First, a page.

Life Lessons Taught By Former Harlem Local To TeenagersBy Jane Reed, UniversityHerald Reporter
Taurean Rivers has been helping 68 African-American teenagers in school in order to achieve educational success. He is a student success advocate at Sudlow Intermediate School.
How does he keep track of all 68 students? According to Taurean Rivers, he follows the noise.
He searches for students in the hallways, the kinds that may have plans of skipping classes or school for the day. Most of the time, he walks with students back to his office to help them get homework done, as reported by QC Times. Listed as a Student Support Advocate on the Davenport Schools website, he uses his personal life experiences to connect with the Sudlow students.
He mentors 11 to 14 year old kids in the sixth to eighth grades. His goal is to make sure students improve and for Sudlow to maximize student achievement. He works with Lisa Battani to make sure this happens.
Taurean Rivers used to be a local at Harlem high school, so he knows what happens behind the books. He remembers how his principal back then (Orlando Gordo) told him to make academics as his first priority before sports and everything else. The key, he said was to focus on his goals and that his appearance, like how he dresses, makes a difference.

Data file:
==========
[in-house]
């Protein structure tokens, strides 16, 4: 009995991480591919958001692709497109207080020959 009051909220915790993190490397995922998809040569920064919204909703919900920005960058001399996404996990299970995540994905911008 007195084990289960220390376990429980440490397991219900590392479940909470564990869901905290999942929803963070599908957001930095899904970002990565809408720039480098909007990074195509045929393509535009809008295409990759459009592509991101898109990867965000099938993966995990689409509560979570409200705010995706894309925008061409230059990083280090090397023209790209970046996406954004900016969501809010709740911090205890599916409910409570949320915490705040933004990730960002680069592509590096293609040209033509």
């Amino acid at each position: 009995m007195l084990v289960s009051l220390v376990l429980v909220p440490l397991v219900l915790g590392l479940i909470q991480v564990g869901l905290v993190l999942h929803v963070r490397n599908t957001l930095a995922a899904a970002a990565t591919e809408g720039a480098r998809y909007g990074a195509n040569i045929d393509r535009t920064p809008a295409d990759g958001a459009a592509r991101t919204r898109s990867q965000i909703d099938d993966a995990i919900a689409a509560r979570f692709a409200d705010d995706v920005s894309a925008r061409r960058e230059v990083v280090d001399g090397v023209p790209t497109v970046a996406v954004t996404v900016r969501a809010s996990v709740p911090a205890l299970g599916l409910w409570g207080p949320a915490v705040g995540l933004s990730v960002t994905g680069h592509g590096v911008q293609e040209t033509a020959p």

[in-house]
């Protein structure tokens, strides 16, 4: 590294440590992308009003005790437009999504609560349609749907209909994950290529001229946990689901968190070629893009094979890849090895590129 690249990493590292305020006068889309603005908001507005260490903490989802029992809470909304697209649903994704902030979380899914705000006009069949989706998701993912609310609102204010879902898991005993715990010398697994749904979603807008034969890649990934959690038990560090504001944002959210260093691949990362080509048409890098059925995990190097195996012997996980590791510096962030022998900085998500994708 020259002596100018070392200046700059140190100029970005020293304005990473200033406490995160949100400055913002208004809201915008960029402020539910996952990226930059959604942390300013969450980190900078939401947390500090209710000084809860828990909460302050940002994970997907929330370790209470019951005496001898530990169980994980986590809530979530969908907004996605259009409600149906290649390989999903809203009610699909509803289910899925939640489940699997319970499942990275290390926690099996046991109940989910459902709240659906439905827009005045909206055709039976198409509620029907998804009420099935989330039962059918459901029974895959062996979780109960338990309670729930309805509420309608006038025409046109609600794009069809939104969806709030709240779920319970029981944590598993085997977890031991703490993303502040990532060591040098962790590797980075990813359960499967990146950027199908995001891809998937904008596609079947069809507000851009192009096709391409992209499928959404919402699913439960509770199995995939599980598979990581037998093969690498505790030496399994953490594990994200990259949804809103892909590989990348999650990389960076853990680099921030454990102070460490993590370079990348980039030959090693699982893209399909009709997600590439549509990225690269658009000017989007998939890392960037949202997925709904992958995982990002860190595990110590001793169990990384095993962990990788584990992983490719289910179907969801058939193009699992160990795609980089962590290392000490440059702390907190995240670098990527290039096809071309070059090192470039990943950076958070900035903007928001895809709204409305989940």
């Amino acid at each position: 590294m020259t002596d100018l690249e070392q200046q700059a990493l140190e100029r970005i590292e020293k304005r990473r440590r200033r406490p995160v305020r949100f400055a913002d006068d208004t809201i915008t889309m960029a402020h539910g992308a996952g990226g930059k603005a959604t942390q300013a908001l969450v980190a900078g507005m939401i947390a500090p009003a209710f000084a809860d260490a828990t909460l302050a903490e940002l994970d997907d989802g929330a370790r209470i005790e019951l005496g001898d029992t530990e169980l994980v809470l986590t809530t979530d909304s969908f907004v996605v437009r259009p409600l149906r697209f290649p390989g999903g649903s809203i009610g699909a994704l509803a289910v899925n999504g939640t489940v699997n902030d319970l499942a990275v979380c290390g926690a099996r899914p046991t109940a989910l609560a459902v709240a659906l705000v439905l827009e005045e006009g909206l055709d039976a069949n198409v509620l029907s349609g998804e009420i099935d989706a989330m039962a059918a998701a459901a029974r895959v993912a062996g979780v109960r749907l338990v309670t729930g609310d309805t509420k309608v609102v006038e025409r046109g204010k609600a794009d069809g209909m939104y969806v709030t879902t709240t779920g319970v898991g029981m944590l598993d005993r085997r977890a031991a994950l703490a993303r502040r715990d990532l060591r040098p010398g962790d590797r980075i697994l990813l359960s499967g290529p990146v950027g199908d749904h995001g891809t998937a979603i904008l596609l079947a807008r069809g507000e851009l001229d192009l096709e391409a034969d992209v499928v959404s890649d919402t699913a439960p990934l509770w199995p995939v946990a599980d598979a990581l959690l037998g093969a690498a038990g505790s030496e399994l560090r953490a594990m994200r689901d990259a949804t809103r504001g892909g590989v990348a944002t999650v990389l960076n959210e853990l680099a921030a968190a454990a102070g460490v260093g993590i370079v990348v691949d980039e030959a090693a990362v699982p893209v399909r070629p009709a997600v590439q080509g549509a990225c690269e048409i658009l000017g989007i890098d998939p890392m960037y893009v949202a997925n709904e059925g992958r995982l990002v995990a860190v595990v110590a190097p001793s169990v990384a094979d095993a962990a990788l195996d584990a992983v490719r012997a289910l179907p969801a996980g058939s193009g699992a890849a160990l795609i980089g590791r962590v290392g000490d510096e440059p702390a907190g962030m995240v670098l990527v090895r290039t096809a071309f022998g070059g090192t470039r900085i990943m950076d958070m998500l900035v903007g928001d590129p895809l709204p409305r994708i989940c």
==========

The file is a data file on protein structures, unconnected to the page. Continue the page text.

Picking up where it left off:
Rivers said that Gordo told him that if anyone wants success, anyone can get it because everyone is capable. When he joined the Davenport Community School Board, his position was funded by a special drop-out prevention fund. Battani's position was funded by a K-8 school closing last year.
When asked how he can help these students achieve success, Rivers cited six core values. He learned these from the great Muhammad Ali. Success lies in confidence, conviction, dedication, giving, respect and spirituality.
Sudlow Principal Marianne Corbin said that she believes Taurean Rivers can build relationships with students based on trust and mutual respect.
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